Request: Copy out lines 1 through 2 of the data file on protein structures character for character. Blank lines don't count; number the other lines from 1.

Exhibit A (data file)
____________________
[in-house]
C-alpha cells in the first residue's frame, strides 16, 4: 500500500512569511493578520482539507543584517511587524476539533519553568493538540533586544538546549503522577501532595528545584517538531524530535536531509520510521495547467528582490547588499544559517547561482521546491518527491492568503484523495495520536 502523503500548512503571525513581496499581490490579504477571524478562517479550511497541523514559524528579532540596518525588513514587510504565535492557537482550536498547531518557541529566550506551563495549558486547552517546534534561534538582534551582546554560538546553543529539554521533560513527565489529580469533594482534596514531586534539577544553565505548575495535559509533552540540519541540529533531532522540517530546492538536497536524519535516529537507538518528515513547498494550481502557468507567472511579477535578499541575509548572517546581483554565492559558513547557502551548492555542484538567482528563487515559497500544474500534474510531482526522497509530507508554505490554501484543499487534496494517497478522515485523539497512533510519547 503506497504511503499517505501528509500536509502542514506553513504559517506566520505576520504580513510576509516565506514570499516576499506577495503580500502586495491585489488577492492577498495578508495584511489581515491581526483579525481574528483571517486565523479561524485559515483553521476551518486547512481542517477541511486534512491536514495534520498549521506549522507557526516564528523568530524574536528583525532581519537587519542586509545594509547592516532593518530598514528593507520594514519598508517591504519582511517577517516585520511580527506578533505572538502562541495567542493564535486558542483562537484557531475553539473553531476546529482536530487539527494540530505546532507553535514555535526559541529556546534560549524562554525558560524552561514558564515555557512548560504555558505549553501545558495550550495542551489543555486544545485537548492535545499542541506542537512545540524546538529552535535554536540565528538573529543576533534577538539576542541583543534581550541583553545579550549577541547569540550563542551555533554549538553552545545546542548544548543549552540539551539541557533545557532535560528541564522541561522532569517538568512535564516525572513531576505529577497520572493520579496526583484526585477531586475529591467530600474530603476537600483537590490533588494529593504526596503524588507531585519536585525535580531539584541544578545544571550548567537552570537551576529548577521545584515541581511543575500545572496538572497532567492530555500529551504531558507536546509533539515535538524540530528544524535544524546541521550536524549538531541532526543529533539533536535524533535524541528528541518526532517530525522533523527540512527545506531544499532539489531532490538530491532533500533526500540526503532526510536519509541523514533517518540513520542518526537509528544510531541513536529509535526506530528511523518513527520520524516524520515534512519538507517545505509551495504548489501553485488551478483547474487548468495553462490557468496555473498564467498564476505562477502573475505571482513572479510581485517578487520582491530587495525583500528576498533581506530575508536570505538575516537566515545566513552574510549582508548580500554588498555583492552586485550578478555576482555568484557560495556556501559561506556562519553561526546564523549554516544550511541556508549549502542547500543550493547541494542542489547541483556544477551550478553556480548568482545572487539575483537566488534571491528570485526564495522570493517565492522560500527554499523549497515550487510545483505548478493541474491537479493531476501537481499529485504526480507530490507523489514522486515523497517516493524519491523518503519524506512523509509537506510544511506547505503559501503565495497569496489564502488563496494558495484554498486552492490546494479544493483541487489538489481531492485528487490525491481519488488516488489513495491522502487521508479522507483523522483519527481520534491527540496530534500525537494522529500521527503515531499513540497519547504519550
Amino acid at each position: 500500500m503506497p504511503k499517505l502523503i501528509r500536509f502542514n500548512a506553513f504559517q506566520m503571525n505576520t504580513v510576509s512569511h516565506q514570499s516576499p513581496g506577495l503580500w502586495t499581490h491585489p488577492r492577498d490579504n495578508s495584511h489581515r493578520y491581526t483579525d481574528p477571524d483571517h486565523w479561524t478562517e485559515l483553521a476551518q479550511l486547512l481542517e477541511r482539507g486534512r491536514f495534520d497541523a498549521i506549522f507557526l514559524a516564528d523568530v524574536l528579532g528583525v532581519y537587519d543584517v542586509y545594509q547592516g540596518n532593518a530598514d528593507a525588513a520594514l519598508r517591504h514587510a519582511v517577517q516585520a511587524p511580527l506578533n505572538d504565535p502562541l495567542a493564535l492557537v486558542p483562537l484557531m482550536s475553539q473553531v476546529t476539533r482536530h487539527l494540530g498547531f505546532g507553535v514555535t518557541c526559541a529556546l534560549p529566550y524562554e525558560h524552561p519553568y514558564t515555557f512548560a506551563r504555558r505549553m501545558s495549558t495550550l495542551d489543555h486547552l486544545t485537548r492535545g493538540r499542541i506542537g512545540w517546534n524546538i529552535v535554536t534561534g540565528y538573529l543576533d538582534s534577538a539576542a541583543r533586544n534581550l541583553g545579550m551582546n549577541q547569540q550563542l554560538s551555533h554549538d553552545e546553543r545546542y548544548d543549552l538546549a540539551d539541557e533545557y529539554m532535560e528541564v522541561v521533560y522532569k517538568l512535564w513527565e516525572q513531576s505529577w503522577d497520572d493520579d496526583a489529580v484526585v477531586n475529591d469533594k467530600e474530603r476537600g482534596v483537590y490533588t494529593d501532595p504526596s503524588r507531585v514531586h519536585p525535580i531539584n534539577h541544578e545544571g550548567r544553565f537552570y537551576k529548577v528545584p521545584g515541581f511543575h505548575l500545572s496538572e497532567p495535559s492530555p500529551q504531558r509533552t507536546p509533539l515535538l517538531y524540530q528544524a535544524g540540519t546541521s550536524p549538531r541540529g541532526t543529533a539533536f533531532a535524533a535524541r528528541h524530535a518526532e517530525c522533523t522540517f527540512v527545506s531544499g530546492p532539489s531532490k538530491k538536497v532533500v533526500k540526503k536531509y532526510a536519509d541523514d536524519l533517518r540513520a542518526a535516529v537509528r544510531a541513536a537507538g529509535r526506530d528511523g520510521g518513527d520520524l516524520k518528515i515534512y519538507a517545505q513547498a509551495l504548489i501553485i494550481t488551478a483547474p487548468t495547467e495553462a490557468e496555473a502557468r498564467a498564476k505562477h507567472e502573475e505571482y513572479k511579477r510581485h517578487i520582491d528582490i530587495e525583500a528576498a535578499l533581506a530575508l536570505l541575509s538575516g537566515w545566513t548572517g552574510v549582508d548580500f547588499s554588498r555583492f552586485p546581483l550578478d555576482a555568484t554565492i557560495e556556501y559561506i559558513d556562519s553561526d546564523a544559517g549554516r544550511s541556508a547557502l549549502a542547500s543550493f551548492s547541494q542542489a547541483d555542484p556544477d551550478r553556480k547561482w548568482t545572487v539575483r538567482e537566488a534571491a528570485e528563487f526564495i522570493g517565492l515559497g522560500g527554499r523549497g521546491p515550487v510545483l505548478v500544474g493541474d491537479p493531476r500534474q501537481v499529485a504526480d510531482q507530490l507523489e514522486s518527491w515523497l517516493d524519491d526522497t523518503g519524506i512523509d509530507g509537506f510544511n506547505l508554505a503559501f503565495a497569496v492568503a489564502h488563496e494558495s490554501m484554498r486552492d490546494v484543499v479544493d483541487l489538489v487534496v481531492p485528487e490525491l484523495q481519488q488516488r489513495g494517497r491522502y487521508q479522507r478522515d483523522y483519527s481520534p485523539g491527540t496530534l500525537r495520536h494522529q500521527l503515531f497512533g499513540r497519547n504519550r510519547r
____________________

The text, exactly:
[in-house]
C-alpha cells in the first residue's frame, strides 16, 4: 500500500512569511493578520482539507543584517511587524476539533519553568493538540533586544538546549503522577501532595528545584517538531524530535536531509520510521495547467528582490547588499544559517547561482521546491518527491492568503484523495495520536 502523503500548512503571525513581496499581490490579504477571524478562517479550511497541523514559524528579532540596518525588513514587510504565535492557537482550536498547531518557541529566550506551563495549558486547552517546534534561534538582534551582546554560538546553543529539554521533560513527565489529580469533594482534596514531586534539577544553565505548575495535559509533552540540519541540529533531532522540517530546492538536497536524519535516529537507538518528515513547498494550481502557468507567472511579477535578499541575509548572517546581483554565492559558513547557502551548492555542484538567482528563487515559497500544474500534474510531482526522497509530507508554505490554501484543499487534496494517497478522515485523539497512533510519547 503506497504511503499517505501528509500536509502542514506553513504559517506566520505576520504580513510576509516565506514570499516576499506577495503580500502586495491585489488577492492577498495578508495584511489581515491581526483579525481574528483571517486565523479561524485559515483553521476551518486547512481542517477541511486534512491536514495534520498549521506549522507557526516564528523568530524574536528583525532581519537587519542586509545594509547592516532593518530598514528593507520594514519598508517591504519582511517577517516585520511580527506578533505572538502562541495567542493564535486558542483562537484557531475553539473553531476546529482536530487539527494540530505546532507553535514555535526559541529556546534560549524562554525558560524552561514558564515555557512548560504555558505549553501545558495550550495542551489543555486544545485537548492535545499542541506542537512545540524546538529552535535554536540565528538573529543576533534577538539576542541583543534581550541583553545579550549577541547569540550563542551555533554549538553552545545546542548544548543549552540539551539541557533545557532535560528541564522541561522532569517538568512535564516525572513531576505529577497520572493520579496526583484526585477531586475529591467530600474530603476537600483537590490533588494529593504526596503524588507531585519536585525535580531539584541544578545544571550548567537552570537551576529548577521545584515541581511543575500545572496538572497532567492530555500529551504531558507536546509533539515535538524540530528544524535544524546541521550536524549538531541532526543529533539533536535524533535524541528528541518526532517530525522533523527540512527545506531544499532539489531532490538530491532533500533526500540526503532526510536519509541523514533517518540513520542518526537509528544510531541513536529509535526506530528511523518513527520520524516524520515534512519538507517545505509551495504548489501553485488551478483547474487548468495553462490557468496555473498564467498564476505562477502573475505571482513572479510581485517578487520582491530587495525583500528576498533581506530575508536570505538575516537566515545566513552574510549582508548580500554588498555583492552586485550578478555576482555568484557560495556556501559561506556562519553561526546564523549554516544550511541556508549549502542547500543550493547541494542542489547541483556544477551550478553556480548568482545572487539575483537566488534571491528570485526564495522570493517565492522560500527554499523549497515550487510545483505548478493541474491537479493531476501537481499529485504526480507530490507523489514522486515523497517516493524519491523518503519524506512523509509537506510544511506547505503559501503565495497569496489564502488563496494558495484554498486552492490546494479544493483541487489538489481531492485528487490525491481519488488516488489513495491522502487521508479522507483523522483519527481520534491527540496530534500525537494522529500521527503515531499513540497519547504519550